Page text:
Links to some full free access journal articles on this topic:

Billy Corgan wants his own body count

Billy Corgan is spouting total nonsense that is likely to lead to more deaths just like Jenny McCarthy :-(. Orac has the breakdown of his nonsense from a medical perspective. I wanted to point out that he is falling in with the lying conspiracy mongers on the Massachusetts health emergency law update.

The state of Massachusetts here in America is about to sign into law (if it hasn’t already) for a mandatory vaccination. The state will have the power to come into your home and incarcerate you for being unwilling to comply with a vaccination order. Didn’t you hear? Soon, you won’t even have the choice to live OR die as you wish!

No Billy, this isn’t about your own life, it’s about the government not allowing you to choose to kill others, would you like us to legalize manslaughter for you Billy. I pointed out back in September this is simply an update to existing laws and the scary quotes are the product of quote mining the legislation. Billy wants the government to not stop him and other jerks like him from making others sick and causing deaths. It is truly sad that Billy has no critical thinking skills and science knowledge and it is leading him down the path of causing undo suffering and death in others :-(. How many more people, mostly children, need to die from H1N1 before the celebrities wake up and stop pushing their pseudoscientific, conspiracy ranting.

EE #4, The Good the Bad and the Crazy

First we have The Good, a very rational tolerant engineer, the kind that makes me proud of my profession rather than embarrassed to admit it.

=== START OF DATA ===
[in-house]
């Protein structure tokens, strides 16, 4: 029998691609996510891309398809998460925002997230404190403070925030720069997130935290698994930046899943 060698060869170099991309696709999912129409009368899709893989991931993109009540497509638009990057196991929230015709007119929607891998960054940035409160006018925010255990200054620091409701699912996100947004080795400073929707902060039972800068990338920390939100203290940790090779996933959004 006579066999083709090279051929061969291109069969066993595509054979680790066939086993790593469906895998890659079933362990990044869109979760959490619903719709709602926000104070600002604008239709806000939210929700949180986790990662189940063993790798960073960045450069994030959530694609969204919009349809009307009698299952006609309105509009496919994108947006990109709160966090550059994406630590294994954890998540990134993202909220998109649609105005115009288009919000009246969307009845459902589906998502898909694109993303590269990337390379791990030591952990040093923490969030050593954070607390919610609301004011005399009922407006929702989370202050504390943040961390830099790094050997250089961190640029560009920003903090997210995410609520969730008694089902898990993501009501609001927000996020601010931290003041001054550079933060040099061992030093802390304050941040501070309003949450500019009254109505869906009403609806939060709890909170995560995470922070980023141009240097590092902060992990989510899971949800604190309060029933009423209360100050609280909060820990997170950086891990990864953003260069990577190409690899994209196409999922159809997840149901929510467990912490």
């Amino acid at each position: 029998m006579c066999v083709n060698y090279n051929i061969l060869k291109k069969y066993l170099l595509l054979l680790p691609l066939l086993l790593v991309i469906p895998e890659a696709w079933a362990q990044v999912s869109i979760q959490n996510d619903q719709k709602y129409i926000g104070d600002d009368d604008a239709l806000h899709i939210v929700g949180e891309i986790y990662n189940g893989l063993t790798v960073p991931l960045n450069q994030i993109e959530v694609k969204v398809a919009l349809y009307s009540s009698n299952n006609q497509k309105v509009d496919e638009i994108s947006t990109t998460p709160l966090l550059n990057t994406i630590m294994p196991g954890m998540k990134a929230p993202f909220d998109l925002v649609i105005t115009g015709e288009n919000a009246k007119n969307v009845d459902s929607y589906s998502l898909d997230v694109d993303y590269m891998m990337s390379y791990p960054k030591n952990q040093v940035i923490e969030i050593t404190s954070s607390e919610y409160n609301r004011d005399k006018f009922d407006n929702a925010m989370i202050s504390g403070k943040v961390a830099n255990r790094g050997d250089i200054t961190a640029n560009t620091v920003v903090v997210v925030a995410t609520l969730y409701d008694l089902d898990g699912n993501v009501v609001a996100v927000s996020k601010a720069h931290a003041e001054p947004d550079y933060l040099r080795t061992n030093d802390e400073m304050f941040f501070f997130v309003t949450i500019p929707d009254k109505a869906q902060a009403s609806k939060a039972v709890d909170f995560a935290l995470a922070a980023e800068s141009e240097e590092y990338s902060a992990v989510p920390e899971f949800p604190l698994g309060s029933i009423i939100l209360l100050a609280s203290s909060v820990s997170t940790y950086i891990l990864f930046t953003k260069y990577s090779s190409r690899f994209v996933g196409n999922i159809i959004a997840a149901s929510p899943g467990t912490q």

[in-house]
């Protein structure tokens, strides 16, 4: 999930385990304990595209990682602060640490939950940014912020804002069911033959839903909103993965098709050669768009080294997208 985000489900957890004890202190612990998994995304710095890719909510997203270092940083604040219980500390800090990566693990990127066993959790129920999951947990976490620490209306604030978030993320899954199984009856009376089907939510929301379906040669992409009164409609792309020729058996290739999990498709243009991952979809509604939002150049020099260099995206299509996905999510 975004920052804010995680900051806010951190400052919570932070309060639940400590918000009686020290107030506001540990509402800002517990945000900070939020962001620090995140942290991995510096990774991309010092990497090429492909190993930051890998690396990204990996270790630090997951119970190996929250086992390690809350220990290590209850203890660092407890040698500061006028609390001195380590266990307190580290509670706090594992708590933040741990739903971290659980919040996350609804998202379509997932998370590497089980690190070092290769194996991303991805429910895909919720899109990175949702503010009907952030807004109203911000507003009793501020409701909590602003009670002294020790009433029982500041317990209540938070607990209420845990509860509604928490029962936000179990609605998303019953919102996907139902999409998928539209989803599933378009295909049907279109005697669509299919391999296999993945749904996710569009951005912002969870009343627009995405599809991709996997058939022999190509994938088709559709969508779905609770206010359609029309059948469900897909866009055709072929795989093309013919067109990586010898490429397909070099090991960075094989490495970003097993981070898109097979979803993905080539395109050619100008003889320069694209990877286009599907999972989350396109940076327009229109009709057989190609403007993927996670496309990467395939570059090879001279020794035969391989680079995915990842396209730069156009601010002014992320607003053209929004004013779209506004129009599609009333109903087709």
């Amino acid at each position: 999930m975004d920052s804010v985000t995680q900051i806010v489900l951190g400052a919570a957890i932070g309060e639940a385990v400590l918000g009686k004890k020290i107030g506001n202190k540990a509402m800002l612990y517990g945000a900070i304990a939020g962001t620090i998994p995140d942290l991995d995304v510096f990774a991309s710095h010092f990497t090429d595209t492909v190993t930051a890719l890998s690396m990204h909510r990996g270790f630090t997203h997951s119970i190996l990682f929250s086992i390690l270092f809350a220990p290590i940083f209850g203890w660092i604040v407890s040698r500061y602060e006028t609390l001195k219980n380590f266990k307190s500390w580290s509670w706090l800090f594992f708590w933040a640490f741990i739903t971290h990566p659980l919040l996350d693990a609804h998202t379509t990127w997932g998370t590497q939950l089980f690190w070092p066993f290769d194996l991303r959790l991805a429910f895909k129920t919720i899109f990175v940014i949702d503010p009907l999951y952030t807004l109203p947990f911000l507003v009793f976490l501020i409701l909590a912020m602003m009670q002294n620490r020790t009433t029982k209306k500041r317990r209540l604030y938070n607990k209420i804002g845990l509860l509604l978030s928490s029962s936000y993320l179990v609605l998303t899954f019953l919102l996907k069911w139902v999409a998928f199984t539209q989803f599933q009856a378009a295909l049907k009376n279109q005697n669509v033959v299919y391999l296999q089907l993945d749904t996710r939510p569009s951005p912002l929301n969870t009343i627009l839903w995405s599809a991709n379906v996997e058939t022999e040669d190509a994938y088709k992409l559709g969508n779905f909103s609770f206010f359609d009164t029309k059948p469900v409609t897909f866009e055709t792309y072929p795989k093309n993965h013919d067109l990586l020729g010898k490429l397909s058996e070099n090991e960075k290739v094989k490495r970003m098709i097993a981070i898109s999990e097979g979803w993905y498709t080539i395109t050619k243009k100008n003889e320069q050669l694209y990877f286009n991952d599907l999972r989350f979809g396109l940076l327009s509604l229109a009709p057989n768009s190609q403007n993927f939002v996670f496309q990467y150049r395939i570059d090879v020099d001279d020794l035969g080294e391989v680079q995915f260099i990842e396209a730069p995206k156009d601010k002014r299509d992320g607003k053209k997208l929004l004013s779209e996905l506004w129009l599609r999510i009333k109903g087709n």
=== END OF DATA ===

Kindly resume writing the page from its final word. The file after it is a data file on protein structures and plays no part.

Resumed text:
Some people believe that at the end of the ride it’s, whew, that was fun, can’t wait to get in line and do it all again.

Some people believe that our little fun park is a frivolous waste of time and that the real good stuff happens after the amusement park closes.  I would say, what a waste, but it’s their choice to make.

Here I tread lightly, but I’m sure you know exactly what I mean.  We could debate in a friendly way how each of us has decided to make our lives better, and learn some things along the way.  That’s a Good Thing(tm).  No, it is the other stuff that worries me.  And not in a paranoid way, but in a very real and “fear for my life” way.  This one wants to cut off my head because I don’t believe in flying horses, and that one wants to beat me to death over a disagreement about a cracker.

I would like to believe that no one on this list would wish me harm for anything I’ve said, and if someone did, they wouldn’t dare say it publicly.

On the other hand, there are too many places in this world (including the southern state where I grew up) where if I said, “Sorry, I don’t happen to believe your fairy tales to be literally true”, then I would fear for my safety and my life.

Hey, I see a Pharyngula great cracker incident ’08 reference in there, an engineer who reads PZ is always a good sign. Of course one of the embarrassing engineers had to reply with The Bad:

But if that is so, why would you say something like that? I guess I see the point (or a point): it should be possible to say what you want, to disagree how much you want, without fear. But that’s one of the conditions here: nothing is perfect 🙂  So we have to accept that things we say have consequences, and they are not always easy to predict.

Wow, he thinks it’s to be expected that people will hurt or kill you over ideas and that’s acceptable. I know he is not from the US but I think even in Germany and Brazil it’s against the law to cause physical harm to others and killing over words is murder. He does not grasp the concept of freedom of conscience but I guess I shouldn’t be too surprised. His previous posts have shown me he doesn’t grasp the fundamentals of science or critical thinking either.

Next I bring you The Crazy:

Can’t help on sci journals, but I did wire plants up to bio-feedback circuitry & got some fascinating experimental results…

The device was a wheatstone bridge detecting changes of resistance from electrodes attached to stems of Foxgloves & houseplants.  Output created a rising needle & rising audio pitch if resistance rose, & the converse if resistance reduced..